Umbrella Movement / September 2016 (Issue 33)


Revolution Without Text

by Lian-Hee Wee

Two professors too angry to notice the irony of their privileged selves as leftists
Two monkeys in suits searching for their sugar man
Two institutions: a church and a brothel
Two floors below

Lofty location overlooking the freeway from the windows
At the balcony built over crown land
In what was Imperial Chinese that became Imperial British that is now, forcefully, forcedly communist Hong Kong
Spectre of auspicious Chinese dragons, projected by venomous serpents,
Tended to by servants rather civil, underlyingly Rakshasas,
eunuchs with Sancho’s traits, castrated by money and promise of power.
The real knights are craftily labelled radical, then slighted, “they revolt without text, hahahaha, idiots them all!”

The umbrella is not a revolution, not even a lance
No bugle called for a new set of rulers,
Occupy is such an aggressive metaphor, for using your rightful space
Ah sure, one needs political literature for clean water, clean air, and fairer distribution.
Naturally, a manifesto is relevant for non-human animals, who, democratically speaking, are the silent, suffering majority among Earthlings.

Is the pastor or the prostitute, any less a lamb?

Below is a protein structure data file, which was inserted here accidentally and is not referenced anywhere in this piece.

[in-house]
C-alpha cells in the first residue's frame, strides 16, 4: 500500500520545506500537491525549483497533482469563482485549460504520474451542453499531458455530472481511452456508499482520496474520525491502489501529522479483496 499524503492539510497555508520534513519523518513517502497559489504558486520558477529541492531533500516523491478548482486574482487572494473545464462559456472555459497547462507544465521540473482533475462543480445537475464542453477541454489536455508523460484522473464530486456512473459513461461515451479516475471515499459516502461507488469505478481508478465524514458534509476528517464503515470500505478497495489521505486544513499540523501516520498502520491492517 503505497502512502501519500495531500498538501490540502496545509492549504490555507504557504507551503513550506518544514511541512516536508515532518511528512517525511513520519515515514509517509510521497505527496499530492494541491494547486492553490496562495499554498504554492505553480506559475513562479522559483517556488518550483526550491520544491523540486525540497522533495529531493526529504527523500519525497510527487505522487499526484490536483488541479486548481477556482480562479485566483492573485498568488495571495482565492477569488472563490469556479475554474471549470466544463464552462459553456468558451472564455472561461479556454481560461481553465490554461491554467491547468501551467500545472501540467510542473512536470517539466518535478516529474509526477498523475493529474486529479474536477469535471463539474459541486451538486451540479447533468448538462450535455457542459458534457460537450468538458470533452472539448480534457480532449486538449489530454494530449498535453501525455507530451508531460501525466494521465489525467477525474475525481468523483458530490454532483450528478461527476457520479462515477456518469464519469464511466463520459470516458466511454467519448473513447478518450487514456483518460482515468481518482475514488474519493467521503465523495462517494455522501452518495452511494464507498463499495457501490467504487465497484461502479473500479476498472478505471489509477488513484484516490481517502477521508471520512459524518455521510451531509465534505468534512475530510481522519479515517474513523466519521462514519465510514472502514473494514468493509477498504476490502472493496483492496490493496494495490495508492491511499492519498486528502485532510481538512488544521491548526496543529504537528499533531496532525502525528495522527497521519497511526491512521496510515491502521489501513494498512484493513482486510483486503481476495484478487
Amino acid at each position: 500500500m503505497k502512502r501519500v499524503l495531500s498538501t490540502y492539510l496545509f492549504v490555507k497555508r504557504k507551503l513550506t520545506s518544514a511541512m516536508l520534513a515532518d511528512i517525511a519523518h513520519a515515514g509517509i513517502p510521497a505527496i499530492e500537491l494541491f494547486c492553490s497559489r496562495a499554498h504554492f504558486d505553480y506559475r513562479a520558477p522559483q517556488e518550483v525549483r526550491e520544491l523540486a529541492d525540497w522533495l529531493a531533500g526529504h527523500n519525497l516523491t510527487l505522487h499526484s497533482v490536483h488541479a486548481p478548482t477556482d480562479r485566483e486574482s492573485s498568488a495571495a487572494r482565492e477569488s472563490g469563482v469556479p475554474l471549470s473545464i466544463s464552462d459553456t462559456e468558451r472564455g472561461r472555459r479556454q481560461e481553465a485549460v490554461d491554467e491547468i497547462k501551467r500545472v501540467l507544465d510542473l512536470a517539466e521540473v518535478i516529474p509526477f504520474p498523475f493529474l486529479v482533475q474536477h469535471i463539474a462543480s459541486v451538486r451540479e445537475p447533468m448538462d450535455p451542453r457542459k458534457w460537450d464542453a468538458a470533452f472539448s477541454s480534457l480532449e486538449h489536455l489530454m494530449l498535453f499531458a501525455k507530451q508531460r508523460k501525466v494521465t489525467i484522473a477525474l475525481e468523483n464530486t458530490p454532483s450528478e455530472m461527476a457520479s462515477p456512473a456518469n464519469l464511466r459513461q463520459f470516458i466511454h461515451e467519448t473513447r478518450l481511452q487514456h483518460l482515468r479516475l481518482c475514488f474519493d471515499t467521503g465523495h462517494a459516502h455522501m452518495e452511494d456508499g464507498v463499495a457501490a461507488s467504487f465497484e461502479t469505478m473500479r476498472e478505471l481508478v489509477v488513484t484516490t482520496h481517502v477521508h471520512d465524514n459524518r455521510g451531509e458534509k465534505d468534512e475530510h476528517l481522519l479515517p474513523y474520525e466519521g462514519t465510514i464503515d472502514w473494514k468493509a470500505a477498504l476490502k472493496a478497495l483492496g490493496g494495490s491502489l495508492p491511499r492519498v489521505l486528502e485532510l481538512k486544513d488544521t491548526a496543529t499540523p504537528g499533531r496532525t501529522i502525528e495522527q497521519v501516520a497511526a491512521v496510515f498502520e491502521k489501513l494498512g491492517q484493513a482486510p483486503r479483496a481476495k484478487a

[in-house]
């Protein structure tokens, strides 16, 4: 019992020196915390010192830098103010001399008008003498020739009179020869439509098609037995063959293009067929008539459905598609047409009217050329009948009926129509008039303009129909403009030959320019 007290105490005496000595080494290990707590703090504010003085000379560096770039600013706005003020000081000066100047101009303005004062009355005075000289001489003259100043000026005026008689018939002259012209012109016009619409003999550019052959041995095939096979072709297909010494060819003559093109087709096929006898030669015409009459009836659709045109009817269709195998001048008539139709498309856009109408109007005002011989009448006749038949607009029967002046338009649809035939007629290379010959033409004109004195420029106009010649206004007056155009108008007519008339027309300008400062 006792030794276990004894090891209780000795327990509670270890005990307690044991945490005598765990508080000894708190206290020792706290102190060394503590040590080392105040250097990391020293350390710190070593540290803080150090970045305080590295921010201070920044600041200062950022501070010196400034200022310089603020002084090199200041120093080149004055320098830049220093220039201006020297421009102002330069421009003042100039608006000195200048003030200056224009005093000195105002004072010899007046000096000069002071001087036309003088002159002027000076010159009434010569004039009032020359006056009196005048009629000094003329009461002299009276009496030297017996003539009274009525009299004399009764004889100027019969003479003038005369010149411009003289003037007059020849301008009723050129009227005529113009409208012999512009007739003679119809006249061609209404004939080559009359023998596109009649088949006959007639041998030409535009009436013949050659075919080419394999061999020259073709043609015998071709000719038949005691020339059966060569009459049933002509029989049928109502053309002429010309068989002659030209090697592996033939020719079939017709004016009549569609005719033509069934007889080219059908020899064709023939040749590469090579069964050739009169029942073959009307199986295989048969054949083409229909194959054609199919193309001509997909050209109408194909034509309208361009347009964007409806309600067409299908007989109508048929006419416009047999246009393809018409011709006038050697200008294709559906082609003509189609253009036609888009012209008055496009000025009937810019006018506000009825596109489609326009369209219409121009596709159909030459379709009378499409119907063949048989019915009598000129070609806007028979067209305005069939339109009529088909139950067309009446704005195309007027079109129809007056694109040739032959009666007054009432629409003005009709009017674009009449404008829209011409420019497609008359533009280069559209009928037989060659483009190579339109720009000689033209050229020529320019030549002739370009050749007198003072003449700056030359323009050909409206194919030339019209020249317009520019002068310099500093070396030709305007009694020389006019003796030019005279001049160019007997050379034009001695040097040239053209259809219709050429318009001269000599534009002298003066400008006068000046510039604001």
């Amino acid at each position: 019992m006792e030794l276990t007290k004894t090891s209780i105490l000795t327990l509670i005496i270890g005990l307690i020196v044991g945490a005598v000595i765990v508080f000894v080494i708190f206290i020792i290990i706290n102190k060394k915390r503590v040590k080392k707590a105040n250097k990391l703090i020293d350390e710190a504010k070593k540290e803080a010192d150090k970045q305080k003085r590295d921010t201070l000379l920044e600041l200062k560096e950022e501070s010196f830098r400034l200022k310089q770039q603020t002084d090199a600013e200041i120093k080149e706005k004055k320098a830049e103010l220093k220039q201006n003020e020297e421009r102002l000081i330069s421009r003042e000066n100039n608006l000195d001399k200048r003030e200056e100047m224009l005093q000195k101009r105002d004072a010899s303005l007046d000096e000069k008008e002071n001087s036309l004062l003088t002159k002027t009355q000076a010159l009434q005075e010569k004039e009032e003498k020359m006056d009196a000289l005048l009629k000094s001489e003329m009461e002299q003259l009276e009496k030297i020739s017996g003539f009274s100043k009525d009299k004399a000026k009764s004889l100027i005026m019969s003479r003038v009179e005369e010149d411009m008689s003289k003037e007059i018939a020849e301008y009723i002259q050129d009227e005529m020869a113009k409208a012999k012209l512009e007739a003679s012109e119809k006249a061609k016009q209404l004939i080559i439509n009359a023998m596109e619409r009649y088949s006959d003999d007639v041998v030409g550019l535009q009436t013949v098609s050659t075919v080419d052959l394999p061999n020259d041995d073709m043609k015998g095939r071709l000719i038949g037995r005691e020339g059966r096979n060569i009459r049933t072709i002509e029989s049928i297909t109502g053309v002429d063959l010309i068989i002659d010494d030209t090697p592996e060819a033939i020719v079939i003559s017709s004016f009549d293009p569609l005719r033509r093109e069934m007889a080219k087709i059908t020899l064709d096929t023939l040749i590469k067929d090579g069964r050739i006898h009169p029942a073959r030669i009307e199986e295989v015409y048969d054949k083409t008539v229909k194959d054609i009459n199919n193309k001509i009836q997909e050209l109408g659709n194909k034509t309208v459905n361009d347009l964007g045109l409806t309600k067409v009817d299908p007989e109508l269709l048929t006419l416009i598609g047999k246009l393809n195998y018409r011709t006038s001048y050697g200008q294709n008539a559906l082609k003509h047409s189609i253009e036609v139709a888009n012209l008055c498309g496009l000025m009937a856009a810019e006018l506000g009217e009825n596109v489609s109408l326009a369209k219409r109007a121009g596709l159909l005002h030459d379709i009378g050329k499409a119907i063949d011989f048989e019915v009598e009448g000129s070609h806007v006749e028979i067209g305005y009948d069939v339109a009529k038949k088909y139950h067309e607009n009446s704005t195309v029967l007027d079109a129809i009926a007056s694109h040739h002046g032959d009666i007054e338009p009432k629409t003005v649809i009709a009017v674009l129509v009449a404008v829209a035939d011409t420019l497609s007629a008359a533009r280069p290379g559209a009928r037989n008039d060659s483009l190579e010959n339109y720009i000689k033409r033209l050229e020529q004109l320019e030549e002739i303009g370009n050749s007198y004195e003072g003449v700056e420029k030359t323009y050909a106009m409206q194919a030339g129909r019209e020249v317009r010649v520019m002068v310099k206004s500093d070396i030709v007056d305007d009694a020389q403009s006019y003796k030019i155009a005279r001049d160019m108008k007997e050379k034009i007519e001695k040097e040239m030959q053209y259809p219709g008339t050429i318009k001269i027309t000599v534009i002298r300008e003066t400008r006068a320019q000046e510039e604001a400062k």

One suited, the other naked, monkeys all the same.
One institution: destitution
One floor all the same.


Author's note:
This poem is based on a real conversation at an apartment
on Fuk Lo Tsun Road, Kowloon Walled City.


 Lian-Hee Wee is a phonologist-by-coincidence whose childhood aspirations to be knowledgeable and reasonable continue to gnaw at his daily efforts to cope with how he has not learnt music enough, not created art enough, not written words enough to overcome his urgent fears of meaningful existence. His latest solace is in the publication of “Tone Assignment in Hong Kong English” in the journal Language (92.2, June 2016). His current set of role models include: Noam Chomsky, Will Leben, K.P. Mohanan, Tara Mohanan, Diana Archangeli, Jason S Polley, Tammy Ho, Ong Chang Woei, and Dean Tio; they enable Wee to see his inadequacies.
 
 
 
Website © Cha: An Asian Literary Journal 2007-2017
ISSN 1999-5032
All poems, stories and other contributions copyright to their respective authors unless otherwise noted.